Believing the time was ripe for urban militant tactics during the social turmoil of the era, Brigade members armed themselves and began bombing prominent institutional buildings. They robbed banks in Portland and Seattle, in order to "hasten the revolution," which members believed was imminent. Unfortunately for the George Jackson Brigade, not only wasn't the revolution televised, it never happened.
Brown, a Klamath, Oregon native who often did her dirty work in drag, was dubbed "The Gentleman Bankrobber" for creatively blending her butch cross-dressing style with polite gun-pointing prattle, and was praised by bank tellers for her congeniality while committing her outlaw activities.
The Brigade's list of terrorist activities included firebombing a Seattle contractor's office who refused to hire black workers, Safeway stores to show solidarity with the United Farm Workers, and the Bureau of Indian Affairs and the Tacoma office of the FBI for their aggressive stance toward the American Indian Movement. They also blew up a Seattle power station.
Of her experiences with the Brigade, Brown has said, "we were at war."
Most of their bombings destroyed buildings and cut off power to area neighborhoods, causing widespread panic in some cases. However a Safeway (guess it wasn't safe after all!) bombing injured several innocent people.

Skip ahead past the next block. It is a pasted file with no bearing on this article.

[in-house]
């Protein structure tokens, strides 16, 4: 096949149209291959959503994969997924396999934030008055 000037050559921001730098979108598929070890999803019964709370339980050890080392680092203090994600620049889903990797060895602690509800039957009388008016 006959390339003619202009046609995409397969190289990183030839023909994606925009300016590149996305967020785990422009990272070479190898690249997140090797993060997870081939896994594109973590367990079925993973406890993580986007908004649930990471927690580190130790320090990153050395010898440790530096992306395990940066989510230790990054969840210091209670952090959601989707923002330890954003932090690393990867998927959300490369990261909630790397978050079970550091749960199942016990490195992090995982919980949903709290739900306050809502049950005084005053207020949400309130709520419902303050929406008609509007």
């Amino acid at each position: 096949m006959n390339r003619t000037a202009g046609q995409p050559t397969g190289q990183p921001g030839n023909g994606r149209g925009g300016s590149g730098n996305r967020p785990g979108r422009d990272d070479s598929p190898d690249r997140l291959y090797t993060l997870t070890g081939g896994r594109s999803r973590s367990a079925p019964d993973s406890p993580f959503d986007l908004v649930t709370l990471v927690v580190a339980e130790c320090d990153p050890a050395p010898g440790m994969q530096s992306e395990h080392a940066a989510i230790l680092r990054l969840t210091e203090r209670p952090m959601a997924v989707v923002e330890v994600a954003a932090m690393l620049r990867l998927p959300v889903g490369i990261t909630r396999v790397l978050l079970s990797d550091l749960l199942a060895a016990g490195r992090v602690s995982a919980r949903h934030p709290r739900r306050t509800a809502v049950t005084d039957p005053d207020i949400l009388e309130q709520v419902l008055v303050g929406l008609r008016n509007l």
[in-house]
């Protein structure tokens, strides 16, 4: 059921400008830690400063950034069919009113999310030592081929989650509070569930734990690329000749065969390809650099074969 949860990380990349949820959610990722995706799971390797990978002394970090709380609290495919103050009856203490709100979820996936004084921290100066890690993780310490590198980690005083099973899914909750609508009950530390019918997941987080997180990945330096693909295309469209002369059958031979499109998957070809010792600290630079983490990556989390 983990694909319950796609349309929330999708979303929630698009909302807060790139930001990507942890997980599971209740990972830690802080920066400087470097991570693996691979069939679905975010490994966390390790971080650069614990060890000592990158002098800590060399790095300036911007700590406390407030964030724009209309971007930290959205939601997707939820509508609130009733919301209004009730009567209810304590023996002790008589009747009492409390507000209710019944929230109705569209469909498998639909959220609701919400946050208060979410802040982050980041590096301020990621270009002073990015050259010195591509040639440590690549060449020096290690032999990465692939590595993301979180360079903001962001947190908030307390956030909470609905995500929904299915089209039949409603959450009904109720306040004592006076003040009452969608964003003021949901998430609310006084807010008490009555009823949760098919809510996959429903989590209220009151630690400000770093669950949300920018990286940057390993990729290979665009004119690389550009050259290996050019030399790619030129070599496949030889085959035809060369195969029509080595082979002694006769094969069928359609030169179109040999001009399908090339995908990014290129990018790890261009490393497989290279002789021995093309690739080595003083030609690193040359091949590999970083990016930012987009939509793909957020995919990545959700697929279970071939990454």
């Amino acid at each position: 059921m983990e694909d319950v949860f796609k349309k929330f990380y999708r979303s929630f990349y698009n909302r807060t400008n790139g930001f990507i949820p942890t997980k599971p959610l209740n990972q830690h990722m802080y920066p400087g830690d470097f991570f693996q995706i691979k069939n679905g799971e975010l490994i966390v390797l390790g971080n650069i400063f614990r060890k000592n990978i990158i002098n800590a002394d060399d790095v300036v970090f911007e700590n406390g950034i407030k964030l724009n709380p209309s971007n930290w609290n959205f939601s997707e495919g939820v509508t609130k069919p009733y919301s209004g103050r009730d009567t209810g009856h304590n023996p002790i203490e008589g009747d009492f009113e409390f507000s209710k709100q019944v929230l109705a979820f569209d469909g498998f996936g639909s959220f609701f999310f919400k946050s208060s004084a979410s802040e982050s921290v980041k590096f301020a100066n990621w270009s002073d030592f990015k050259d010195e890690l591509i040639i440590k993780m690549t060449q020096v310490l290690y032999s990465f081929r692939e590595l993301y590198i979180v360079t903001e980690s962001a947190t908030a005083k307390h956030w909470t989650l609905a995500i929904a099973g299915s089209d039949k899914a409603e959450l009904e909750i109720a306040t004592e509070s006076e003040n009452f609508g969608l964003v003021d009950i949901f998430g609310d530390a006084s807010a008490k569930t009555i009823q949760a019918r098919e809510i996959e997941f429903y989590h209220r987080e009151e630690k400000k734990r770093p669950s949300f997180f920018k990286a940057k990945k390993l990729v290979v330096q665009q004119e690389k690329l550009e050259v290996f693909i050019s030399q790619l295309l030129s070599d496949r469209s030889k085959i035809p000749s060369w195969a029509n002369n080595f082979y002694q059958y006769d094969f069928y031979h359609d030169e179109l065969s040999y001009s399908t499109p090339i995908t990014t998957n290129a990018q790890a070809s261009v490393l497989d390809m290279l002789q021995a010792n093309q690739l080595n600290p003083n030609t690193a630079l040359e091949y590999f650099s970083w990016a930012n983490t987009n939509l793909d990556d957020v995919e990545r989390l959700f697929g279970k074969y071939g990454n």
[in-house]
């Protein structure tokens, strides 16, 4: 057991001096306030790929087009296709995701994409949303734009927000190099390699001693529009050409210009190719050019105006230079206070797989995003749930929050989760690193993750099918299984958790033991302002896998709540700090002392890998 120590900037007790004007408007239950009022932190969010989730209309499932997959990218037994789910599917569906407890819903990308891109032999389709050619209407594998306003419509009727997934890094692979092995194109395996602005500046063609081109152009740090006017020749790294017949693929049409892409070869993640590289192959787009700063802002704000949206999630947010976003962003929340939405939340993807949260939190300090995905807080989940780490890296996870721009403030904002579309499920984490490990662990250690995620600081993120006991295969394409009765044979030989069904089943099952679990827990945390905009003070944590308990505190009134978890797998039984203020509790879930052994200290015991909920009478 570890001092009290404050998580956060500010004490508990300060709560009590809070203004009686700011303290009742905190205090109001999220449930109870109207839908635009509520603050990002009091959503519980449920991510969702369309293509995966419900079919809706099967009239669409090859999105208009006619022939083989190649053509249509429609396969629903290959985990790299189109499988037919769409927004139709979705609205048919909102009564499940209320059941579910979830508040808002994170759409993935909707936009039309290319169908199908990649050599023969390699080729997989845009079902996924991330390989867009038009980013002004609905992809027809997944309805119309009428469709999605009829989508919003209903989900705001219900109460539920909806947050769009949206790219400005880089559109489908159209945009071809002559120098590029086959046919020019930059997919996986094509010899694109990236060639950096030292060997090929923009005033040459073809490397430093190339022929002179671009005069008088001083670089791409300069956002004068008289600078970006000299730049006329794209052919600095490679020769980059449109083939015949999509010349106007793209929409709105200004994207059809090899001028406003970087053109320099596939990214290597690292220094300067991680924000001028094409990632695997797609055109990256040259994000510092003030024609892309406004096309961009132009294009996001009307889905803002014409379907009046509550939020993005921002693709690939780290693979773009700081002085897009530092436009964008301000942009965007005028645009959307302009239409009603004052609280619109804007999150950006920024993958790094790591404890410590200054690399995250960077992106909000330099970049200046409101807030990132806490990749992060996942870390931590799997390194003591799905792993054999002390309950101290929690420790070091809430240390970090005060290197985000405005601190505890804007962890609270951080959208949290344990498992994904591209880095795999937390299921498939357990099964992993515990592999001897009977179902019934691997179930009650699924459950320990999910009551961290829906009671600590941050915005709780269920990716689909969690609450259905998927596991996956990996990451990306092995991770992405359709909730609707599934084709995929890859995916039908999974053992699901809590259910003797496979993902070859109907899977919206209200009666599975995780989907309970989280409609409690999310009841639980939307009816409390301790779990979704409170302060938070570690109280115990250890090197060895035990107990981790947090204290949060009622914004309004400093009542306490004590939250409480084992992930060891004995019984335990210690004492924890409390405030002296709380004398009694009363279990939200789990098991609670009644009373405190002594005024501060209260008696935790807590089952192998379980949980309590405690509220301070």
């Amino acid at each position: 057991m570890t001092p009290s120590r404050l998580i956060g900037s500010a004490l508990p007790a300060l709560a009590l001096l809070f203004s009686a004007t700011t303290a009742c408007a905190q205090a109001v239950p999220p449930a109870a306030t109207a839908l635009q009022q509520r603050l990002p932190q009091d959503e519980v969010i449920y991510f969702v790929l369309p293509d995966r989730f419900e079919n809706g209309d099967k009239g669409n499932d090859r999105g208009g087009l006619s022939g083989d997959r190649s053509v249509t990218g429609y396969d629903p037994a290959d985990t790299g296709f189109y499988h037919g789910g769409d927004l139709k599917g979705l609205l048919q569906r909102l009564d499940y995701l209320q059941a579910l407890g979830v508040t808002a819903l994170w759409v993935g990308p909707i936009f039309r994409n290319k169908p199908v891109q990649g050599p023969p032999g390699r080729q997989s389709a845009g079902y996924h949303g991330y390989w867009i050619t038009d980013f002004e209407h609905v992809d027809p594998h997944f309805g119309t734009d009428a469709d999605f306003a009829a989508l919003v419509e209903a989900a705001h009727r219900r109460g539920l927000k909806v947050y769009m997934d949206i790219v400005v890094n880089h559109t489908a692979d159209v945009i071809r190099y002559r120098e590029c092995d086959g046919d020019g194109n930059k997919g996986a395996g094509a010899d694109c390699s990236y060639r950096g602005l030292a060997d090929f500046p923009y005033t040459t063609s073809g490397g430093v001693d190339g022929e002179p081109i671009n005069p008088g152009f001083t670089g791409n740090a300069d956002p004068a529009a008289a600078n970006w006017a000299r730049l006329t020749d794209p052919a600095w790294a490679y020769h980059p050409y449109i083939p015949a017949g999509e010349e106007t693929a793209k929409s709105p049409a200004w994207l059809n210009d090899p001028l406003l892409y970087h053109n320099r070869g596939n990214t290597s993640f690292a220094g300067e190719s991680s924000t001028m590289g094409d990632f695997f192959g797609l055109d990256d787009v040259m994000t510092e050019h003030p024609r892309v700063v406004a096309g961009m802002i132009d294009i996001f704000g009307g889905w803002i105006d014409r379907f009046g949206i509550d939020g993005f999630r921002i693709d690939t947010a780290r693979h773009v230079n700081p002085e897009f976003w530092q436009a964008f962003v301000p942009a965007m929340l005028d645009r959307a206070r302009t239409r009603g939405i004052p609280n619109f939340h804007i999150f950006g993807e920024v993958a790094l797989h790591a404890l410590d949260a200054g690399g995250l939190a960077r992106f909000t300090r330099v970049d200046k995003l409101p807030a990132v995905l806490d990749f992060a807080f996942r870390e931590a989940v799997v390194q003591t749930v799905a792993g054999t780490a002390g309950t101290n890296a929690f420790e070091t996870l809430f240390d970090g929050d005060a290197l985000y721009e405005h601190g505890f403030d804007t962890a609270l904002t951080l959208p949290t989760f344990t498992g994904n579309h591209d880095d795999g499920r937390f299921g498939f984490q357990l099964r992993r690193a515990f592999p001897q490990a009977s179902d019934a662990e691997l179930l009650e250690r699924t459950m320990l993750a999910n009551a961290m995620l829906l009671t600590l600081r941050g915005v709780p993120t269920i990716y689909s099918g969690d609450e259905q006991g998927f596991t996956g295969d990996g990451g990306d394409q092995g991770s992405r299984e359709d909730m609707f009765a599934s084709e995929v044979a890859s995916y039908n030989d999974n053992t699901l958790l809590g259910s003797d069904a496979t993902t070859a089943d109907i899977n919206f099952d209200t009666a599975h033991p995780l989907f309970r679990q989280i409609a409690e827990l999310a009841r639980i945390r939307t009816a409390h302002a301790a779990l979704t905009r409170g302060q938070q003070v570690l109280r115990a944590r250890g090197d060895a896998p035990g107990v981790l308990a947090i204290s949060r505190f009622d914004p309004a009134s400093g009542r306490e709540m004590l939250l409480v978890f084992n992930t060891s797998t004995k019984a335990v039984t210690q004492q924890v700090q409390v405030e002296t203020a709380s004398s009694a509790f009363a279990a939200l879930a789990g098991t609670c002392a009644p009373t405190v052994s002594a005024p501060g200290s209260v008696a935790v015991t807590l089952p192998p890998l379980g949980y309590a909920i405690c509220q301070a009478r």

Eventually, the Brigade were caught and imprisoned. One served 18 years before being released in 1998, while another, the only African American member of the George Jackson Brigade, is still in the pokey.
Although Brown successfully eluded capture for some time (authorities were searching for a well-dressed man), she was eventually caught and convicted of robbing a Portland bank. She served 8 years in federal prison. Today, Brown works as a tow truck driver in Oakland, California, but is still involved as a political activist.
After her release in 1987, Brown formed Out of Control: Lesbian Committee to Support Women Political Prisoners, which remains active today. She is a surefire draw to political action fundraisers, though appears to limit her activities to those of a less violent nature these days. Her lectures still draw impressive crowds.
"Struggle is good and change is good," Brown has said in interviews. "They are not easy, but isn't that what life is? Is life really about making it easy so you can sit on your ass all the time and not do a motherfucking thing? I don't think so--I think life is living. I want to be struggling the day I die, cause then I will know I'm alive." JOHN DOOLEY